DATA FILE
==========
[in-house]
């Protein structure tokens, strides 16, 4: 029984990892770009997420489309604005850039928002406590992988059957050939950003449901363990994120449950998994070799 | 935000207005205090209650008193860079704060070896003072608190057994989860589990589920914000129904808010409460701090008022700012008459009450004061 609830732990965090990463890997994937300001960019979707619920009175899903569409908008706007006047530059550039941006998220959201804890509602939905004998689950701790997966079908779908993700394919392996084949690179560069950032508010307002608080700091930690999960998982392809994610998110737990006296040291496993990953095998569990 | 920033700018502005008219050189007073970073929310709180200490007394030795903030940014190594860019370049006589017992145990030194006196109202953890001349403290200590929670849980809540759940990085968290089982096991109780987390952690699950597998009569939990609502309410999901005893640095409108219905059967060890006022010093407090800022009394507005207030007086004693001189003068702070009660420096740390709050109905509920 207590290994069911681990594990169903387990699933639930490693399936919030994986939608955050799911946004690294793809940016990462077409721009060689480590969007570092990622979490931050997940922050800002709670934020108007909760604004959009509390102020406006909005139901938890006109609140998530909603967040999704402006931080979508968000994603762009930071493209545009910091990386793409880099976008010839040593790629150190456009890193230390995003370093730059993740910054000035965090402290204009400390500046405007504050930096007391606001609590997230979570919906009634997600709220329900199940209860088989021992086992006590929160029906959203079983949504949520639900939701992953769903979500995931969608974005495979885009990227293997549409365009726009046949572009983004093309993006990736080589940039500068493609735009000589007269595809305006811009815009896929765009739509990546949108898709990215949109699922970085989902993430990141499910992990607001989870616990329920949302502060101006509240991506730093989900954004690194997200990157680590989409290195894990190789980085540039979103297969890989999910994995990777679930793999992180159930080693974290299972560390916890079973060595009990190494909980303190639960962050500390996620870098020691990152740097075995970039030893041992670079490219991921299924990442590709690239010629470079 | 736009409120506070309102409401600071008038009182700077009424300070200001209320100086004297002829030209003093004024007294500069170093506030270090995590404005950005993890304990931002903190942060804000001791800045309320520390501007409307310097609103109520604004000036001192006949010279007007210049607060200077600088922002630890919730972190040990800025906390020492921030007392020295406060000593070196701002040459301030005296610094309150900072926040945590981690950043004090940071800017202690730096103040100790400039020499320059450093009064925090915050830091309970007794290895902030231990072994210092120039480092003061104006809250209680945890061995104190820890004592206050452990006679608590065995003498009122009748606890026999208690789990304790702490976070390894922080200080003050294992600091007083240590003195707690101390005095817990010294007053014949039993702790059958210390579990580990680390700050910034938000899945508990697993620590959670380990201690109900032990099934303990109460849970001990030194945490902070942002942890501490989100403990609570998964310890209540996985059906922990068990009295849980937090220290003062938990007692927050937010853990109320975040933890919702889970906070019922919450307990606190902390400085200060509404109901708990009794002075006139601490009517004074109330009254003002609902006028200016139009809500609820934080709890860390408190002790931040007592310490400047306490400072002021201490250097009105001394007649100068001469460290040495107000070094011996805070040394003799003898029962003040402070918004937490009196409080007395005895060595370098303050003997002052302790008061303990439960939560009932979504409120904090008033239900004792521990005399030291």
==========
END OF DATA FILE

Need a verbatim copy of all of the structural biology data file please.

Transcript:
[in-house]
């Protein structure tokens, strides 16, 4: 029984990892770009997420489309604005850039928002406590992988059957050939950003449901363990994120449950998994070799 | 935000207005205090209650008193860079704060070896003072608190057994989860589990589920914000129904808010409460701090008022700012008459009450004061 609830732990965090990463890997994937300001960019979707619920009175899903569409908008706007006047530059550039941006998220959201804890509602939905004998689950701790997966079908779908993700394919392996084949690179560069950032508010307002608080700091930690999960998982392809994610998110737990006296040291496993990953095998569990 | 920033700018502005008219050189007073970073929310709180200490007394030795903030940014190594860019370049006589017992145990030194006196109202953890001349403290200590929670849980809540759940990085968290089982096991109780987390952690699950597998009569939990609502309410999901005893640095409108219905059967060890006022010093407090800022009394507005207030007086004693001189003068702070009660420096740390709050109905509920 207590290994069911681990594990169903387990699933639930490693399936919030994986939608955050799911946004690294793809940016990462077409721009060689480590969007570092990622979490931050997940922050800002709670934020108007909760604004959009509390102020406006909005139901938890006109609140998530909603967040999704402006931080979508968000994603762009930071493209545009910091990386793409880099976008010839040593790629150190456009890193230390995003370093730059993740910054000035965090402290204009400390500046405007504050930096007391606001609590997230979570919906009634997600709220329900199940209860088989021992086992006590929160029906959203079983949504949520639900939701992953769903979500995931969608974005495979885009990227293997549409365009726009046949572009983004093309993006990736080589940039500068493609735009000589007269595809305006811009815009896929765009739509990546949108898709990215949109699922970085989902993430990141499910992990607001989870616990329920949302502060101006509240991506730093989900954004690194997200990157680590989409290195894990190789980085540039979103297969890989999910994995990777679930793999992180159930080693974290299972560390916890079973060595009990190494909980303190639960962050500390996620870098020691990152740097075995970039030893041992670079490219991921299924990442590709690239010629470079 | 736009409120506070309102409401600071008038009182700077009424300070200001209320100086004297002829030209003093004024007294500069170093506030270090995590404005950005993890304990931002903190942060804000001791800045309320520390501007409307310097609103109520604004000036001192006949010279007007210049607060200077600088922002630890919730972190040990800025906390020492921030007392020295406060000593070196701002040459301030005296610094309150900072926040945590981690950043004090940071800017202690730096103040100790400039020499320059450093009064925090915050830091309970007794290895902030231990072994210092120039480092003061104006809250209680945890061995104190820890004592206050452990006679608590065995003498009122009748606890026999208690789990304790702490976070390894922080200080003050294992600091007083240590003195707690101390005095817990010294007053014949039993702790059958210390579990580990680390700050910034938000899945508990697993620590959670380990201690109900032990099934303990109460849970001990030194945490902070942002942890501490989100403990609570998964310890209540996985059906922990068990009295849980937090220290003062938990007692927050937010853990109320975040933890919702889970906070019922919450307990606190902390400085200060509404109901708990009794002075006139601490009517004074109330009254003002609902006028200016139009809500609820934080709890860390408190002790931040007592310490400047306490400072002021201490250097009105001394007649100068001469460290040495107000070094011996805070040394003799003898029962003040402070918004937490009196409080007395005895060595370098303050003997002052302790008061303990439960939560009932979504409120904090008033239900004792521990005399030291």